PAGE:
“Honesty is spiritual power. Dishonesty is human weakness, which forfeits divine help.” (SH 453)
“Truth is an alterative in the entire system, and can make it ‘every whit whole.’” (SH 371)
Why do we fear honesty and truth so much? My role, over and over again, has been to help people through these tangled webs they weave. My heart goes out to all who think they need dissimulation to make their life tenable.
One of the things I do on this blog is to model transparency. That’s why I wrote that Covid post, even though it wasn’t pretty. The inspiring part of that post is I don’t pretend to be what I’m not, and this kind of ruthless transparency is a significant factor in why I’m thriving in general. Authenticity serves me way better than any pretense could. I would have you, too, experience the blessed freedom of rampant, transparent authenticity.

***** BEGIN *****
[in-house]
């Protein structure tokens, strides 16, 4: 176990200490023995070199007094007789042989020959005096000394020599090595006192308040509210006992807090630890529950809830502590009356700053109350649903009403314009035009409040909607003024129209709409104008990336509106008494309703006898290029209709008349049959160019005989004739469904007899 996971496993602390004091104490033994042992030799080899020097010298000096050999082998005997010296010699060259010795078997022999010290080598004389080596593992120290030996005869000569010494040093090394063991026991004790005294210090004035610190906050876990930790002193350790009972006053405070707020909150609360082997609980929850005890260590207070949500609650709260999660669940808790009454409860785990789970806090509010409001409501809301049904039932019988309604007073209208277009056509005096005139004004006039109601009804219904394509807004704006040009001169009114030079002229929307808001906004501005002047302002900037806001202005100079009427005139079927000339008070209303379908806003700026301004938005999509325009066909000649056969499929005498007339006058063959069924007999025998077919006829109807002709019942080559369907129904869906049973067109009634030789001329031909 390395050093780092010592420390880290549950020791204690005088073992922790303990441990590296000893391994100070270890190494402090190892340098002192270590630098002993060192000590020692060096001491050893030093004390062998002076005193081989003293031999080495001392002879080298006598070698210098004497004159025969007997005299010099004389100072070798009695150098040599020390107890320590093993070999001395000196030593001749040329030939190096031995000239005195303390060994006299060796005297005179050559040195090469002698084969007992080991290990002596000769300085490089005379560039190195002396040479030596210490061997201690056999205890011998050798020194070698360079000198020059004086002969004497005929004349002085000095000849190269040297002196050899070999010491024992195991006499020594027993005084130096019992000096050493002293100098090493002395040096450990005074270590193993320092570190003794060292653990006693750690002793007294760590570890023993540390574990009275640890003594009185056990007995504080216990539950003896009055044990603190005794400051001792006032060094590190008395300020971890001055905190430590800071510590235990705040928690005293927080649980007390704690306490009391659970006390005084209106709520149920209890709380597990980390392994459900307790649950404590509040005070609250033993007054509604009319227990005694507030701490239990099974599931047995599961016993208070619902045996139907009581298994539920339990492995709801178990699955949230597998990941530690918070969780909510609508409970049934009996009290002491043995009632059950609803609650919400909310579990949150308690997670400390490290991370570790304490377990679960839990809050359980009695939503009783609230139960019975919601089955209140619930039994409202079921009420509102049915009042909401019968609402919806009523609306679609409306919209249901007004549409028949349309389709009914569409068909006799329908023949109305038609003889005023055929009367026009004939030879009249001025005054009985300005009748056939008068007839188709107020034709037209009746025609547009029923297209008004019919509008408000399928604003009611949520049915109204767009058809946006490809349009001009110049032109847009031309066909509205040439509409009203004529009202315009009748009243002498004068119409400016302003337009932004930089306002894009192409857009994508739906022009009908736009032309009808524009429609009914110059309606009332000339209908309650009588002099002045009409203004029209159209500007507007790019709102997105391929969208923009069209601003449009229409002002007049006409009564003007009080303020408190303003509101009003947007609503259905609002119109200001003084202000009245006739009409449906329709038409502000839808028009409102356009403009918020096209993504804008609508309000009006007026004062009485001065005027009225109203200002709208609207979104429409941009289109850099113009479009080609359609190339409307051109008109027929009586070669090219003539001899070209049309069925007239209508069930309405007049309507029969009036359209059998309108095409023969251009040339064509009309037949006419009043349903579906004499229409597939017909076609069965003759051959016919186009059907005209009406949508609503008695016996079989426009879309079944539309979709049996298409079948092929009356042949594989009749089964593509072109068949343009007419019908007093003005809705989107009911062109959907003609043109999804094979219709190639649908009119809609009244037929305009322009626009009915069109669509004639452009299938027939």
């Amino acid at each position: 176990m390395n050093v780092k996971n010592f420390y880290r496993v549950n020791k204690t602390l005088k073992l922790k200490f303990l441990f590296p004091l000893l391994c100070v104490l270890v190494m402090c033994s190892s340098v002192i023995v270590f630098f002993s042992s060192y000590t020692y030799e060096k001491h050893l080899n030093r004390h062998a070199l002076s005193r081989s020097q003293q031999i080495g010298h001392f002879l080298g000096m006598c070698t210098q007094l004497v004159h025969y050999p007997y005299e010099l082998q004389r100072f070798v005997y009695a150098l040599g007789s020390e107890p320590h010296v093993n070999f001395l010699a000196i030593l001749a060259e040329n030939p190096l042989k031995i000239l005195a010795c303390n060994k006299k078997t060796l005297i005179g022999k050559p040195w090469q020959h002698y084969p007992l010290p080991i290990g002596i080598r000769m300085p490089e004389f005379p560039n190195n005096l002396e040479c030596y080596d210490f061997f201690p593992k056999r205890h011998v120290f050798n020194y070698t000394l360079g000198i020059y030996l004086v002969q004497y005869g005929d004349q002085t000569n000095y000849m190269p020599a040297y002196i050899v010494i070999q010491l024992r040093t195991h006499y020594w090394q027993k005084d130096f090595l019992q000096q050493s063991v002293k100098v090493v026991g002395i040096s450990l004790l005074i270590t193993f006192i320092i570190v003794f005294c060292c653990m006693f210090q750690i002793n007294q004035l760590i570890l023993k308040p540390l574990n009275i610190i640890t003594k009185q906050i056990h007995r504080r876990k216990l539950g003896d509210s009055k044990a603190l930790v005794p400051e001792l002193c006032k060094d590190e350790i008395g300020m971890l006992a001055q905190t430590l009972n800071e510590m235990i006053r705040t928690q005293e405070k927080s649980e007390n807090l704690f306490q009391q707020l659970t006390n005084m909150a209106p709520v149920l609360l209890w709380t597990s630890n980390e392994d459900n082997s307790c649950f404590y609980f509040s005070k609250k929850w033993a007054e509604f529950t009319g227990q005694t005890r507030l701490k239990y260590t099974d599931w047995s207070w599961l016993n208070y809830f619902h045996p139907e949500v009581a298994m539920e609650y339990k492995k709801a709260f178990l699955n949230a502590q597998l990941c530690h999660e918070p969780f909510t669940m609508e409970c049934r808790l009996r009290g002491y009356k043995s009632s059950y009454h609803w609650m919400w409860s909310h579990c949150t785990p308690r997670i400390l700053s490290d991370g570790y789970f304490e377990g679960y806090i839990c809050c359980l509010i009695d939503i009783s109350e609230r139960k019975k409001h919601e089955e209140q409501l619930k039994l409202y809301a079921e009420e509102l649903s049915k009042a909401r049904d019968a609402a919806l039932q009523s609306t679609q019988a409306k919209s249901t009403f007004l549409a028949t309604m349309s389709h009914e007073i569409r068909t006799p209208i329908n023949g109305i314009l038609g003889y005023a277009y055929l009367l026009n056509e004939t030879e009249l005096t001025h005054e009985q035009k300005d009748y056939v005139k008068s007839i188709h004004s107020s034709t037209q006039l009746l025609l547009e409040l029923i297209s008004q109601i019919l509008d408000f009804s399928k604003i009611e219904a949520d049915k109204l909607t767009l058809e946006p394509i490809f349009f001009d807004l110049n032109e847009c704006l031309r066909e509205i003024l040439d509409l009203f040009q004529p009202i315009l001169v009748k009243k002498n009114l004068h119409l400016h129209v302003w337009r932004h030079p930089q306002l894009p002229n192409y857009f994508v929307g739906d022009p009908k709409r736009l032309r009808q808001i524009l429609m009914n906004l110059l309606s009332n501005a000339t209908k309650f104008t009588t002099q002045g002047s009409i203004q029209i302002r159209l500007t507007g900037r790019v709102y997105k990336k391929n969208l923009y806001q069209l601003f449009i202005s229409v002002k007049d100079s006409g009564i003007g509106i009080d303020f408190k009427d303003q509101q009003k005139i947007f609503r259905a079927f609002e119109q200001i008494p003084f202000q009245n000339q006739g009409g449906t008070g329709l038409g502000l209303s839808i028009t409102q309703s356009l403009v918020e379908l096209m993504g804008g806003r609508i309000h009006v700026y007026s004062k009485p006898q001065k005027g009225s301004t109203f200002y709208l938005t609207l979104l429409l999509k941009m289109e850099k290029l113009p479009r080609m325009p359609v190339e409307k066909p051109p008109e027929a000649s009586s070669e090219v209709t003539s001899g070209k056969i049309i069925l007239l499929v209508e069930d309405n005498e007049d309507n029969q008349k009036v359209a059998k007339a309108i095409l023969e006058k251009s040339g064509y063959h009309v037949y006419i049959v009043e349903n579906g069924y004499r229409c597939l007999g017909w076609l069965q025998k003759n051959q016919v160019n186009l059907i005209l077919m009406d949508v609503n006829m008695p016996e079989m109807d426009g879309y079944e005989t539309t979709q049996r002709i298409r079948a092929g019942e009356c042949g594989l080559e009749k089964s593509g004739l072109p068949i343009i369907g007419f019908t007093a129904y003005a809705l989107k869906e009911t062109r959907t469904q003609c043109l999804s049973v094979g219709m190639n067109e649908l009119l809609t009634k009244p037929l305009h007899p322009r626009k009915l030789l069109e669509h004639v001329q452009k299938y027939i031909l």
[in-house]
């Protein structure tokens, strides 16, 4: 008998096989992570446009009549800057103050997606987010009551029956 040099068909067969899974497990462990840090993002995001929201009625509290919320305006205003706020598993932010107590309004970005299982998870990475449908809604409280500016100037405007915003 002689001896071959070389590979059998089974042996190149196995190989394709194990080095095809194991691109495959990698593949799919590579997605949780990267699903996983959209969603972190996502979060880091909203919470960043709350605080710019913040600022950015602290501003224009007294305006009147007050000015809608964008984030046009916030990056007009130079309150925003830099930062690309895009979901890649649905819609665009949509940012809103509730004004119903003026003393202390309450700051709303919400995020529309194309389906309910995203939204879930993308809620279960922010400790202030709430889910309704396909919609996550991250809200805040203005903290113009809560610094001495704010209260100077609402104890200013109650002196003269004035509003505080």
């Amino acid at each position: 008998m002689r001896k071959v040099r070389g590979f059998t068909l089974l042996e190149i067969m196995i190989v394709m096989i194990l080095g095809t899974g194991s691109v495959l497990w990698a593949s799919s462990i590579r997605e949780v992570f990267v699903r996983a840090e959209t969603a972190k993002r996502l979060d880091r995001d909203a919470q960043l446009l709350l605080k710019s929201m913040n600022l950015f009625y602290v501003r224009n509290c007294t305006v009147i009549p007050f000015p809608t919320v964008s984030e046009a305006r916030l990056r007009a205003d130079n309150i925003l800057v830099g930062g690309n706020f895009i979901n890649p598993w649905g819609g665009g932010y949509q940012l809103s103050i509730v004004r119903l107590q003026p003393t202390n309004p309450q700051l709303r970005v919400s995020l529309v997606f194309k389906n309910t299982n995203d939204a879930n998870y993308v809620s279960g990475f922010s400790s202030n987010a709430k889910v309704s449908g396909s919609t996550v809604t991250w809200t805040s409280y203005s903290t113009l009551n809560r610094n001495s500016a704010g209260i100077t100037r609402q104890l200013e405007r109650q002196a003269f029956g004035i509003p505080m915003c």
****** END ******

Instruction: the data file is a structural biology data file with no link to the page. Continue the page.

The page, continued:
In late December, I had a conversation with someone who felt uncomfortable with the sending out of Christmas letters. They said they would never do it, since they felt a need to modulate and customize separate communication to each individual, in order to best regulate each person’s view of them to be most favorable. In response, I launched into a sermonette on authenticity, for when you are genuine, it is not your responsibility how any one else receives you. That’s their business. If they don’t like what you stand for, it’s their prerogative. You do you. It can be as simple as that.
It is not always appropriate to “tell it all” without filters, but feeling like you can’t when you should be able to, is another thing entirely. You know something is amiss when you feel a need to disguise yourself or to impersonate something unaligned with your experience.